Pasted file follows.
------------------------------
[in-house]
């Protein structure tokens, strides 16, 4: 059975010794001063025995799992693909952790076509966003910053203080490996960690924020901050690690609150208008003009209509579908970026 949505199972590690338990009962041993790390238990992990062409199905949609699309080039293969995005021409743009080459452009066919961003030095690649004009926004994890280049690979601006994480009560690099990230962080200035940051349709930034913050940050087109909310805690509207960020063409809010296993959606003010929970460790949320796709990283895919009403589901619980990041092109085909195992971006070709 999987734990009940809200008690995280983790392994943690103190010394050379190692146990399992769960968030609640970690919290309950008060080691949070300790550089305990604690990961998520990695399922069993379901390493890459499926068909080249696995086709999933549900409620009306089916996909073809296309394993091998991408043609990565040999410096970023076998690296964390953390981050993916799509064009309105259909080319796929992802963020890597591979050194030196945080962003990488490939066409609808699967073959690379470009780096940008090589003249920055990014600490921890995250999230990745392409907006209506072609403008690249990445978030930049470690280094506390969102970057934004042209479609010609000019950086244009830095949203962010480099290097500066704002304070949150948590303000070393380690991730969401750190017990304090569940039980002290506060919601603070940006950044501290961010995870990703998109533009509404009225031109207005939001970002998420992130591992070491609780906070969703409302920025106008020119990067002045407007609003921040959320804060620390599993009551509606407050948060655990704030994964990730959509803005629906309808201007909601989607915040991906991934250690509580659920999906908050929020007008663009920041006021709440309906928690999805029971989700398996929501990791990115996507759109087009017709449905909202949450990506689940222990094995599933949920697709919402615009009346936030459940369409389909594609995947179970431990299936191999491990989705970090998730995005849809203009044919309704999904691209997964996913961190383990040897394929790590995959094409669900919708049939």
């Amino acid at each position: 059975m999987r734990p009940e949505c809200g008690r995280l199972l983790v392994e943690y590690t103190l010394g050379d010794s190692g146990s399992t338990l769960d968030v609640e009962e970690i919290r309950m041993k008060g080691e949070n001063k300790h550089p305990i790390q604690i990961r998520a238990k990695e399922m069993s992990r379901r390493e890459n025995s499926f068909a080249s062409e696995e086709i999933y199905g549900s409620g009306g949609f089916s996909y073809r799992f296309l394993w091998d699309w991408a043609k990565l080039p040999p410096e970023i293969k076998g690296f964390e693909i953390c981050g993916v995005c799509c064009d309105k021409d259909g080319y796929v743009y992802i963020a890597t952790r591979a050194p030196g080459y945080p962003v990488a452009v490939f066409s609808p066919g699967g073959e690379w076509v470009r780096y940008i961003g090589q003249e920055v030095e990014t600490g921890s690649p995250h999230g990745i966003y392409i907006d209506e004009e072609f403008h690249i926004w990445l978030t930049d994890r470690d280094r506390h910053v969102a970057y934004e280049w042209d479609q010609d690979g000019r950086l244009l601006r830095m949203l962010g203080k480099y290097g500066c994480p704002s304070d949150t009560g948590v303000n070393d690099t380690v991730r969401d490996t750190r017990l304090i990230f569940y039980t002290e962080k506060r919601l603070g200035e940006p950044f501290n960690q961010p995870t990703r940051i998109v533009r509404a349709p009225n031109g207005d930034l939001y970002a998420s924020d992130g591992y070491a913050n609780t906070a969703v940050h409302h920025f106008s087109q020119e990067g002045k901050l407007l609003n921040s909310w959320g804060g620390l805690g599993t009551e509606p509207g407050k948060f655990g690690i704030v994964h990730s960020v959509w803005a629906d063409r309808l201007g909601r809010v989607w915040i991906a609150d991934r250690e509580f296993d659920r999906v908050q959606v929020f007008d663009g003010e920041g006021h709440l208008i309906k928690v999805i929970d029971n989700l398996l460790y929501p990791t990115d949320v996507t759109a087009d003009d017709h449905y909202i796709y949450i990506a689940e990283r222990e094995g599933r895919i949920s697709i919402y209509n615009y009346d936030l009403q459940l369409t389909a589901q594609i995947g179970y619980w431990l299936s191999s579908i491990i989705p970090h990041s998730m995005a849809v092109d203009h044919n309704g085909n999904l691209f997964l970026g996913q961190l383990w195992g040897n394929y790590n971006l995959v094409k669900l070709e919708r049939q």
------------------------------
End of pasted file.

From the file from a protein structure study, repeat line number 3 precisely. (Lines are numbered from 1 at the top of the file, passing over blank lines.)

């Amino acid at each position: 059975m999987r734990p009940e949505c809200g008690r995280l199972l983790v392994e943690y590690t103190l010394g050379d010794s190692g146990s399992t338990l769960d968030v609640e009962e970690i919290r309950m041993k008060g080691e949070n001063k300790h550089p305990i790390q604690i990961r998520a238990k990695e399922m069993s992990r379901r390493e890459n025995s499926f068909a080249s062409e696995e086709i999933y199905g549900s409620g009306g949609f089916s996909y073809r799992f296309l394993w091998d699309w991408a043609k990565l080039p040999p410096e970023i293969k076998g690296f964390e693909i953390c981050g993916v995005c799509c064009d309105k021409d259909g080319y796929v743009y992802i963020a890597t952790r591979a050194p030196g080459y945080p962003v990488a452009v490939f066409s609808p066919g699967g073959e690379w076509v470009r780096y940008i961003g090589q003249e920055v030095e990014t600490g921890s690649p995250h999230g990745i966003y392409i907006d209506e004009e072609f403008h690249i926004w990445l978030t930049d994890r470690d280094r506390h910053v969102a970057y934004e280049w042209d479609q010609d690979g000019r950086l244009l601006r830095m949203l962010g203080k480099y290097g500066c994480p704002s304070d949150t009560g948590v303000n070393d690099t380690v991730r969401d490996t750190r017990l304090i990230f569940y039980t002290e962080k506060r919601l603070g200035e940006p950044f501290n960690q961010p995870t990703r940051i998109v533009r509404a349709p009225n031109g207005d930034l939001y970002a998420s924020d992130g591992y070491a913050n609780t906070a969703v940050h409302h920025f106008s087109q020119e990067g002045k901050l407007l609003n921040s909310w959320g804060g620390l805690g599993t009551e509606p509207g407050k948060f655990g690690i704030v994964h990730s960020v959509w803005a629906d063409r309808l201007g909601r809010v989607w915040i991906a609150d991934r250690e509580f296993d659920r999906v908050q959606v929020f007008d663009g003010e920041g006021h709440l208008i309906k928690v999805i929970d029971n989700l398996l460790y929501p990791t990115d949320v996507t759109a087009d003009d017709h449905y909202i796709y949450i990506a689940e990283r222990e094995g599933r895919i949920s697709i919402y209509n615009y009346d936030l009403q459940l369409t389909a589901q594609i995947g179970y619980w431990l299936s191999s579908i491990i989705p970090h990041s998730m995005a849809v092109d203009h044919n309704g085909n999904l691209f997964l970026g996913q961190l383990w195992g040897n394929y790590n971006l995959v094409k669900l070709e919708r049939q």